While we’re on Greenleaf: Obviously in a German context, people are likely to be interested in the fact that you’ve included this German character. If I understand correctly, Revered Gribble was the historical figure whose letters you drew on for this perspective, but he was British. So it seems that making him German was a very deliberate choice. Maybe you could talk about this more?

I liked the idea because there are a lot of Aboriginal communities that still straddle Christianity and their own culture and spirituality, and many are Lutheran. I really liked the idea of a Lutheran missionary; I just thought it sounded beautiful. That’s a poetic inclination that I had. But I wanted him to be persecuted for his own language and the incidentals of his birthplace in order for him to be able to reflect on what he did. If he was British, it wouldn’t have been possible to do. He had to be German and it had to be set during this time period [in the early 20th century]. There’s also a book of photographs of Germans interred in Australia during the First World War, and that was really helpful in terms of knowing where he would be writing this letter from.

I was interested in a character who was more of a foot solider for God, rather than a horrible white supremacist. Not everyone that’s played a role in the destruction of culture had ill intention. It’s an artistic choice. There’s more interest to me as a writer in those complex characters. Maybe this was possible because it felt a bit removed from British colonialism.

Let’s go back to the work you did with Uncle Stan Grant Snr and John Rudder. You spoke last night about stumbling into a language class on country – was it with them?

It was with him – Uncle Stan Grant Snr. It was a community centre language class. I went looking for Warrangesda. I knew they did language classes at this community centre and the day that I went there, there was such a class going on. It was serendipitous. It wasn’t for this book; it was in 2004/2005 that I was there. And I had about 15 words in my first book, Swallow the Air, because of that. Straight after that, I knew that I wanted to write about linguistics in some sense. I was looking for this place where my relatives lived. Warrangesda Mission is more or less Prosperous in the book. They have a boys’ dormitory and a girls’ dormitory. Some of the building is still standing. I think there’s a project to restore and protect it, but there are unmarked graves. It’s a dark place.

It was a real dream-like experience. I bought the A4 yellow booklet that they published in 2003. It was a thin booklet at the time, but he’s continued to expand the dictionary through more research with elders, and archiving, and now it’s a lot thicker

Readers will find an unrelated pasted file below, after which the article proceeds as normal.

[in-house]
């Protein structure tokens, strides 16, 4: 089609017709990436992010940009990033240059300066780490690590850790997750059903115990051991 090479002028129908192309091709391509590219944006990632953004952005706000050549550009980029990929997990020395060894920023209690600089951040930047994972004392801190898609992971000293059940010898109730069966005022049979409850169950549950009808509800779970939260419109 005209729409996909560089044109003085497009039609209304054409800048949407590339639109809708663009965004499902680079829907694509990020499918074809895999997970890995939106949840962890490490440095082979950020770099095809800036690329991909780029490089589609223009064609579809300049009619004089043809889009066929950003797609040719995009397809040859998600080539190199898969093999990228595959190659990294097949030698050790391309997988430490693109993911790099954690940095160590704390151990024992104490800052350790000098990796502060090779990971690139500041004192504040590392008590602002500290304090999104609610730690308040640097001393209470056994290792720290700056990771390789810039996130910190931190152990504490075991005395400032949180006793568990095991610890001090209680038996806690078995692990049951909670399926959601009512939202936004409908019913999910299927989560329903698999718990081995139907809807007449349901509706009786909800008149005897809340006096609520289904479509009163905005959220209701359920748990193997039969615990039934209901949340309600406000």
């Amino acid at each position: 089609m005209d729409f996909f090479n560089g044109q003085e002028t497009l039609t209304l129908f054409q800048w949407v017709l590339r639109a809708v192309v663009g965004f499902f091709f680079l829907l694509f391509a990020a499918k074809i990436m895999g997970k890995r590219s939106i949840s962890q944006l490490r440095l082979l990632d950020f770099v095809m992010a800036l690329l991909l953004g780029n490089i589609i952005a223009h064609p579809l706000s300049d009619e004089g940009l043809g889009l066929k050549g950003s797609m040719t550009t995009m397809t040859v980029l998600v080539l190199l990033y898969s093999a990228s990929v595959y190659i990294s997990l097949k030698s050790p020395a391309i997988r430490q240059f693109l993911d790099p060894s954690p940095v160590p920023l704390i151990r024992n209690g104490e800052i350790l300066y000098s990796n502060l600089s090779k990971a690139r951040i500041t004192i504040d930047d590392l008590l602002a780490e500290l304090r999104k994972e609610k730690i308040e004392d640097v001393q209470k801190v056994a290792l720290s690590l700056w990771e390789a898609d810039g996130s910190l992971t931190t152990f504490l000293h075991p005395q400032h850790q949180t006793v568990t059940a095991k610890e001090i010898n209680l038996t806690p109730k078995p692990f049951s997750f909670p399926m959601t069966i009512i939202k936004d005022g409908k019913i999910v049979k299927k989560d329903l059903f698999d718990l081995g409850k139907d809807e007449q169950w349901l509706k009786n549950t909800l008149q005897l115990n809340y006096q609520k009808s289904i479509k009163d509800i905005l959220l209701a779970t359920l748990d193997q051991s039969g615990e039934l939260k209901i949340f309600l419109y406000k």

There wasn’t really an interest in Aboriginal languages at this time – but it’s changed, especially since 2019 because that was the International UNESCO year of Indigenous languages, which gave a big push especially in Australia to have Indigenous language taught in classrooms, and to adopt proper place names.

Tell us about the translation of your work. How big a role did you play in the translation of this book?

I wasn’t necessarily that involved in all the translations. But German in particular was tricky because it’s very politicized. There were terms that were very sensitive. It has a deep history, the German language, in terms of being a weapon in itself – the way Nazis used language. So it was really hard work for the translator, Juliane Lochner.

German in particular was tricky, because it’s very politicized

Some things didn’t travel well. That happens in all languages, but I know in particular the word ‘native’ in German can be said in an offensive way. There was a desire to be careful about the translation; of German being weaponized in the past.

It was more difficult, and it was a very long process. I was in conversation with my translator, though I’m not very helpful with these things. She was very sensitive; she’s a great translator. I trusted her, because she was dealing with her native language.

Some of the translations of the book I was barely aware of their happening, so it’s interesting to think about the care that different publishers and translators go into.

What do you think about the term native in Australian English?

Its’s a term that has its historical place, much like Aboriginal. Aborigine has an historical place in Australian vernacular, but you wouldn’t use it today, and the same with Indigenous. Sometimes Indigenous can be an offensive term to some people, because it removes the personhood and makes the person seem like part of the landscape, which is something that has an offensive history in Australia because Aboriginal people were seen as flora and fauna, and weren’t in the constitution and didn’t have the right to vote until the 60s. It’s recent history.

Tell us about your new book.

It’s about an Aboriginal soldier who goes deaf from artillery fire, and defects from World War II, staying in Europe, with his dog, for the rest of his life. It explores non-verbal language between man and beast, between him and his dog. It’s about gestural language, which has an interesting history in Europe; and Aboriginal sign language in Australia as well.

There’s a bronze cast of an Aboriginal man in a museum in Lyon, and they don’t know where it came from, and that was sort of inspiration for Timmy: Who is this man and why is he here?

It’s a story about a defecting soldier and his dog. I love the idea of a soldier defecting for the love of his stray dog. My grandfather was in World War I. I think I’m going through my history, wanting to honour that person, that ancestor, this ancestor. I’m talking to the past first before I can talk to the present.